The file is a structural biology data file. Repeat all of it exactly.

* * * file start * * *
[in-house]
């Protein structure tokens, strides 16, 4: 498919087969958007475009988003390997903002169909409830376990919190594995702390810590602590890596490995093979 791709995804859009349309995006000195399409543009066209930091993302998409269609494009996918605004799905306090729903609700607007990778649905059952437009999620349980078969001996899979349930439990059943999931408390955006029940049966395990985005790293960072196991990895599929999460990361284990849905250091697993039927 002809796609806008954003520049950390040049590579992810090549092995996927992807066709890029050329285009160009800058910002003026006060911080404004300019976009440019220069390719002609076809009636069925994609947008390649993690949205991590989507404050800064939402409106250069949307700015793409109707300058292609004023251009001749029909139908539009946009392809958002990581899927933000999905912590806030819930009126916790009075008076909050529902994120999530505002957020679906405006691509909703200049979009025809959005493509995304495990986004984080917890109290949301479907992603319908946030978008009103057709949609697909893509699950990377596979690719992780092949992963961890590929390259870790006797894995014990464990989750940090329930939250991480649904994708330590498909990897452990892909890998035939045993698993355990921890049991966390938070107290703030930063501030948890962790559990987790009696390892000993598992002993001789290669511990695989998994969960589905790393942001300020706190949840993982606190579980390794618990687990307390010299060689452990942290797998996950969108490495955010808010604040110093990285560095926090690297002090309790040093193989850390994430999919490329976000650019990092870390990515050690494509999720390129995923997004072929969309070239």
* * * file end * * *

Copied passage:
[in-house]
């Protein structure tokens, strides 16, 4: 498919087969958007475009988003390997903002169909409830376990919190594995702390810590602590890596490995093979 791709995804859009349309995006000195399409543009066209930091993302998409269609494009996918605004799905306090729903609700607007990778649905059952437009999620349980078969001996899979349930439990059943999931408390955006029940049966395990985005790293960072196991990895599929999460990361284990849905250091697993039927 002809796609806008954003520049950390040049590579992810090549092995996927992807066709890029050329285009160009800058910002003026006060911080404004300019976009440019220069390719002609076809009636069925994609947008390649993690949205991590989507404050800064939402409106250069949307700015793409109707300058292609004023251009001749029909139908539009946009392809958002990581899927933000999905912590806030819930009126916790009075008076909050529902994120999530505002957020679906405006691509909703200049979009025809959005493509995304495990986004984080917890109290949301479907992603319908946030978008009103057709949609697909893509699950990377596979690719992780092949992963961890590929390259870790006797894995014990464990989750940090329930939250991480649904994708330590498909990897452990892909890998035939045993698993355990921890049991966390938070107290703030930063501030948890962790559990987790009696390892000993598992002993001789290669511990695989998994969960589905790393942001300020706190949840993982606190579980390794618990687990307390010299060689452990942290797998996950969108490495955010808010604040110093990285560095926090690297002090309790040093193989850390994430999919490329976000650019990092870390990515050690494509999720390129995923997004072929969309070239």